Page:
Neon Bible–Arcade Fire 

(Merge)

I never quite connected with the drama on this band's 2004 debut, Funeral, one of the decade's biggest indie-rock cult faves. But on this follow-up, the Montreal septet packed with American ex-pats turn their previously private agonies and anxieties public. Some would classify the content as "political," but this isn't about elections. It's about (quality of) life and (threat of) death. (Which often is what elections are about.) In the opening "Black Mirror," frontman Win Butler awakens from a troubled sleep to gaze into an uncertain future: "Mirror, mirror on the wall/Show me where them bombs will fall," he sings. And from there, he and his band rouse themselves from a restless night to concoct a sweeping, mournful lament about a world gone mad, before escaping into slumber again with the climaxing — though not closing — "No Cars Go."

Musically, Neon Bible builds from the dark, New Order-esque swoon of "Keep the Car Running" to the pipe-organ-drenched penitence of "Intervention" to a gathering "ocean of noise." Spiritual, stirring, grandiose, the band at first comes across like an indie-rock U2. But there's no Christ complex here. Butler's wobbly, human-scale voice navigates the music more like a David Byrne. And the music has an organic, homemade modesty. The scruffy, ragtag quality of the band effectively undercuts — or, in a different way, emboldens — the band's grandiosity. Maybe they're more like a young, middle-class Mekons.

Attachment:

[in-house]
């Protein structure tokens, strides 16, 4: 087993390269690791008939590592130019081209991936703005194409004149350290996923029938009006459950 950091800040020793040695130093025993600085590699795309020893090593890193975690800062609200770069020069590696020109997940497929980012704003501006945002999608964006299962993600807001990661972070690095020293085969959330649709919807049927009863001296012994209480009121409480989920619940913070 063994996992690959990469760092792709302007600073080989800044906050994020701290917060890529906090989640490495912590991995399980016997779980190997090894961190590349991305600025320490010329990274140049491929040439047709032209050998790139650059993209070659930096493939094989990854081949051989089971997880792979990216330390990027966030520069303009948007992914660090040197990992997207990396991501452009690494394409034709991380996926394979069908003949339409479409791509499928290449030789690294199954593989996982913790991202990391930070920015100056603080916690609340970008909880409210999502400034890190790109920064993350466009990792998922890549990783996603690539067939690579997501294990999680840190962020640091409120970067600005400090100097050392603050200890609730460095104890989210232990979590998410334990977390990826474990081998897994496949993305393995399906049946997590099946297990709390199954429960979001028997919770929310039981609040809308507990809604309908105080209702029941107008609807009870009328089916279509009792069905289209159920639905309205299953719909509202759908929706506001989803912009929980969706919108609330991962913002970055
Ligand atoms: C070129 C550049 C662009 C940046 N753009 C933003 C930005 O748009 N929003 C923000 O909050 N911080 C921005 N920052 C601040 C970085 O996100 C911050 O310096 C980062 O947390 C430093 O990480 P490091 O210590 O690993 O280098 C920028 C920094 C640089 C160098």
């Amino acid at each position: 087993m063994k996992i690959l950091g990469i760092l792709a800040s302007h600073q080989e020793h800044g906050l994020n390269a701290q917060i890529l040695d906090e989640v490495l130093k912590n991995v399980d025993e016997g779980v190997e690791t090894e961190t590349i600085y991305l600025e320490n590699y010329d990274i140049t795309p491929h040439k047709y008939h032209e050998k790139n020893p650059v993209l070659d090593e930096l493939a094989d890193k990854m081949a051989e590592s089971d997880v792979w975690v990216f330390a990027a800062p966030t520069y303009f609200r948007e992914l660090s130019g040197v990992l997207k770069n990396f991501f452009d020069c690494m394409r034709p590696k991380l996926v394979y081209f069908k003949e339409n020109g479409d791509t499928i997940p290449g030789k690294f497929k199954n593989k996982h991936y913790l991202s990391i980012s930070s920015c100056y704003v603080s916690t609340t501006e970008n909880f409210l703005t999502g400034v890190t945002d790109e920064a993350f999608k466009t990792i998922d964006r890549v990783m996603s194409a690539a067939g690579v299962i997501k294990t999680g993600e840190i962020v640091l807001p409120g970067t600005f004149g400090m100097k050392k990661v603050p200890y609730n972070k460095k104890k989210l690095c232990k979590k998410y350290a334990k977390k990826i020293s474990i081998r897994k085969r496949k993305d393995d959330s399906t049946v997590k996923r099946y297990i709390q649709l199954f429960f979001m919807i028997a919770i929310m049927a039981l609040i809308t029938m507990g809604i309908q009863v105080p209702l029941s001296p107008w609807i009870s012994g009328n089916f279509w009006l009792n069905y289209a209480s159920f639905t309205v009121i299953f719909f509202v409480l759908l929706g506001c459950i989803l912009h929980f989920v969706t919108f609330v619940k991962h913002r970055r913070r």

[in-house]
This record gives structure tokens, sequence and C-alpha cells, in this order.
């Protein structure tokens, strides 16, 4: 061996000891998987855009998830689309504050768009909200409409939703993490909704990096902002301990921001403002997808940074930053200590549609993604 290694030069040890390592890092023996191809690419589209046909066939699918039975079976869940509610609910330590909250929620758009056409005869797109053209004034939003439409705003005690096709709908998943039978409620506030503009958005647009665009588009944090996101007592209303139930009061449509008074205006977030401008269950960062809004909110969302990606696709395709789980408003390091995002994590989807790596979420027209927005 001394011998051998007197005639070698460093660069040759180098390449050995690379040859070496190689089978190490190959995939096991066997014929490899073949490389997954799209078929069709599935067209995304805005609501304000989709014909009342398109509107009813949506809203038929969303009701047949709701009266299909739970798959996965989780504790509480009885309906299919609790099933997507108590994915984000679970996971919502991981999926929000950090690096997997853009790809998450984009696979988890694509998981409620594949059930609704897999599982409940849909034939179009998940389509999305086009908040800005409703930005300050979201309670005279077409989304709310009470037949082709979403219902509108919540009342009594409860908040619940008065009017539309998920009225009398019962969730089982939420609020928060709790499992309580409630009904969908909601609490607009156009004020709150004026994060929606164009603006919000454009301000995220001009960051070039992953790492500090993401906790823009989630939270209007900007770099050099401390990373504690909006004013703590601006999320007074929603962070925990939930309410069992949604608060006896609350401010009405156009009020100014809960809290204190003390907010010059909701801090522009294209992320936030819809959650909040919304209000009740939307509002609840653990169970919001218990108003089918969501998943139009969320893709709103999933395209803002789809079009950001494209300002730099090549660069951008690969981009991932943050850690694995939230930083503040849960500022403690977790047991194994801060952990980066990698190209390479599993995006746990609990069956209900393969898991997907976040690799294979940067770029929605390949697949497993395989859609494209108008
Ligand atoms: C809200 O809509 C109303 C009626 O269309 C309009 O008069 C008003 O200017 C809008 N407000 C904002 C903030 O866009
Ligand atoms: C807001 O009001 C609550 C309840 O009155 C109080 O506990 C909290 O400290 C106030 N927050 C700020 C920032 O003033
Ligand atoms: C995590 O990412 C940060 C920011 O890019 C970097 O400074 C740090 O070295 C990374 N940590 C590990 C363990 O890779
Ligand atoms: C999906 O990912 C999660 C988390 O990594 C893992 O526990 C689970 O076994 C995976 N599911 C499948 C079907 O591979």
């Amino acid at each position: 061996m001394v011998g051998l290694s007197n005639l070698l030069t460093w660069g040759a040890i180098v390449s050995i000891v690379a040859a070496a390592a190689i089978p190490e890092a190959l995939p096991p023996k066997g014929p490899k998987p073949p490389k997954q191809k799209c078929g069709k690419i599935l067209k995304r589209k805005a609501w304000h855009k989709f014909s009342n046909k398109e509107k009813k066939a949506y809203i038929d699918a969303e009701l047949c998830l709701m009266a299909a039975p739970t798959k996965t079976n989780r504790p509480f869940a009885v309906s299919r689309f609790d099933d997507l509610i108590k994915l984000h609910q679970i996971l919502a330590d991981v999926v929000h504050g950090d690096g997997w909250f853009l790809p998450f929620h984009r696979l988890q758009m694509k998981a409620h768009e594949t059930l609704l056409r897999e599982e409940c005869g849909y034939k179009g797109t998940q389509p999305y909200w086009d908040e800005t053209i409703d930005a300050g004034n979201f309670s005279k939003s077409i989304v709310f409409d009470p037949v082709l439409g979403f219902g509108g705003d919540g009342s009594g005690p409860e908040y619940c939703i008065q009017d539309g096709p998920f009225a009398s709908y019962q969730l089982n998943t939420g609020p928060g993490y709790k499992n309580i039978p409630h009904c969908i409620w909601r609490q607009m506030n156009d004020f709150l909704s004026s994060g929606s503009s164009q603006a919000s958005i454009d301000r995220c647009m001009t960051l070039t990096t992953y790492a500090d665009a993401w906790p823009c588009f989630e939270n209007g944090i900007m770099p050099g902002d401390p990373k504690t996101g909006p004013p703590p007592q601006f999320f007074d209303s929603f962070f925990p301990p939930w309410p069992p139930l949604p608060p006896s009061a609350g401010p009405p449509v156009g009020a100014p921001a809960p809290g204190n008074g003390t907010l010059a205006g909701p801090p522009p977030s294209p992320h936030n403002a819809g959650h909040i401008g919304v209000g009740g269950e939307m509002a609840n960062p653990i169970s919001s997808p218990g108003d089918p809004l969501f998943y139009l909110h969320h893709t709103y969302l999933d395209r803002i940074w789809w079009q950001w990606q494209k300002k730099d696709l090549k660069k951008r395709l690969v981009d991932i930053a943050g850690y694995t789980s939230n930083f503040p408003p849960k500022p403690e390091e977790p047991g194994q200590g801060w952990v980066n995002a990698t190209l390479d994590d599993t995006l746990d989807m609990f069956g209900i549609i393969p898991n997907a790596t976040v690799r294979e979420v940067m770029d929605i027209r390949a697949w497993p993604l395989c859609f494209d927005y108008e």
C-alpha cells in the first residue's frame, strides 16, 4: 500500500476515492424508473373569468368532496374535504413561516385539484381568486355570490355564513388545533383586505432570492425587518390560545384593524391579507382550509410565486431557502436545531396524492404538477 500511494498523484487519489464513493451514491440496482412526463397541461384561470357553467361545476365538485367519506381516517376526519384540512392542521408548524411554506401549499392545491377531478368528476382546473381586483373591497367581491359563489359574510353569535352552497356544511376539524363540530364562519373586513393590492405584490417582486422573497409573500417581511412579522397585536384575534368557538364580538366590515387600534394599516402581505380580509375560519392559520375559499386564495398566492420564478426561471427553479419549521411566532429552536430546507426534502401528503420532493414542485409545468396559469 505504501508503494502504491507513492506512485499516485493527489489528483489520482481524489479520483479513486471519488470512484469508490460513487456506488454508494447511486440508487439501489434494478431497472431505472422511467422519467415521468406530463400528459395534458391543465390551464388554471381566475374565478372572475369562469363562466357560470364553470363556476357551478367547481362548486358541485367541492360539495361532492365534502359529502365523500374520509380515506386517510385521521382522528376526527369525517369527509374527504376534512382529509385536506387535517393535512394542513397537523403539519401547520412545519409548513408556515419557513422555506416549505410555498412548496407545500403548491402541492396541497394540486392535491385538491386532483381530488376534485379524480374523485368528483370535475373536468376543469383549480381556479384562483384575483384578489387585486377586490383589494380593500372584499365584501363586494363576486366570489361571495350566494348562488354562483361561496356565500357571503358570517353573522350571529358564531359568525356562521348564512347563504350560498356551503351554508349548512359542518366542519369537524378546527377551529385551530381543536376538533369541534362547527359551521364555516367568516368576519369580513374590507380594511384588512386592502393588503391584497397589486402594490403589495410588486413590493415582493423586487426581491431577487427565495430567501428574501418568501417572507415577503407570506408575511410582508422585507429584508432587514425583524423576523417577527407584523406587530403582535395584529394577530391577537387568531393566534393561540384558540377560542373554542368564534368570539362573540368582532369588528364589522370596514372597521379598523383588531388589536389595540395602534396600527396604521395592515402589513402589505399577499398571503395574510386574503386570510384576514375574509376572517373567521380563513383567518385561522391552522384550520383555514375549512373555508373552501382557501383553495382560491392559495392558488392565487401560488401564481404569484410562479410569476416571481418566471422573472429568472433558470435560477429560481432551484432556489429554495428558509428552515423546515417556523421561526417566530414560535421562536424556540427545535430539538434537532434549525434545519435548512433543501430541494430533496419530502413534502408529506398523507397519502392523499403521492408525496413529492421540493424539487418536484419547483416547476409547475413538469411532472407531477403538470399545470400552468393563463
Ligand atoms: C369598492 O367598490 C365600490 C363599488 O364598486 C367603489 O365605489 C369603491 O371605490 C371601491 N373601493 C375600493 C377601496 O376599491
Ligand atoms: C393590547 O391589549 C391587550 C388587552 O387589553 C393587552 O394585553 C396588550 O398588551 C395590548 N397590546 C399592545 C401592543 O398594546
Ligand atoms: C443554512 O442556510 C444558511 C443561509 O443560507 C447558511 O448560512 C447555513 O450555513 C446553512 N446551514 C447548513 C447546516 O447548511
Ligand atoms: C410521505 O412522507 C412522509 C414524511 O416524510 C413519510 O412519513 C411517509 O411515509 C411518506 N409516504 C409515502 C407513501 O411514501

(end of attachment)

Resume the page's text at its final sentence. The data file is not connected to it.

Neon Bible gets bigger, bolder, more specific as it goes, peaking with the righteous, sorrowful, anti-American sing-along "Windowsill" (the refrain "I don't want to live in my father's house no more" morphs into "I don't want to live in America no more"), where Butler namechecks what he wishes he could reject: "holy war," inherited debt, salesmen at the door, a rising tide that could drown us all. Along the way, there's "The Well and the Lighthouse," a subtle parable about cultural (read: indie-rock) isolation, in which Arcade Fire choose the lighthouse and the responsibility that comes with it. Otherwise, they muse, "the ships are gonna wreck." — Chris Herrington

Grade: A-

Keep the Flyer Free!

Always independent, always free (never a paywall),
the Memphis Flyer is your source for the best in local news and information.

Now we want to expand and enhance our work.
That's why we're asking you to join us as a Frequent Flyer member.

You'll get membership perks (find out more about those here) and help us continue to deliver the independent journalism you've come to expect.


Favorite

Comments

Subscribe to this thread:

Add a comment

ADVERTISEMENT
ADVERTISEMENT

Blogs

Music Blog

Jose Feliciano Plays Unannounced Memphis Gig

Hungry Memphis

Welcome back, Restaurant Iris!

Music Blog

Gillian Welch Wows GPAC

Film/TV/Etc. Blog

Alpha

Intermission Impossible

In Praise of "Love and Murder" at Playhouse on the Square

News Blog

MATA Looks to Hire More Trolley Operators

Music Blog

Listen Up: Cruelty of the Heavens

News Blog

VIDEO: SUV Driver Swerves Into Cyclists

Intermission Impossible

Ostranders to Honor Memphis Performers Who Died During 2017-18 Season

ADVERTISEMENT

More by Chris Herrington

  • Last Words

    In "Enough Said," James Gandolfini makes his last lead film role his best.
    • Sep 26, 2013
  • Masters of Sound

    New albums from two of Memphis’ most distinctive stylists.
    • Sep 19, 2013
  • Hayes Carll at the Hi-Tone

    • Sep 19, 2013
  • More »

Readers also liked…

ADVERTISEMENT
© 1996-2018

Contemporary Media
460 Tennessee Street, 2nd Floor | Memphis, TN 38103
Visit our other sites: Memphis Magazine | Memphis Parent | Inside Memphis Business
Powered by Foundation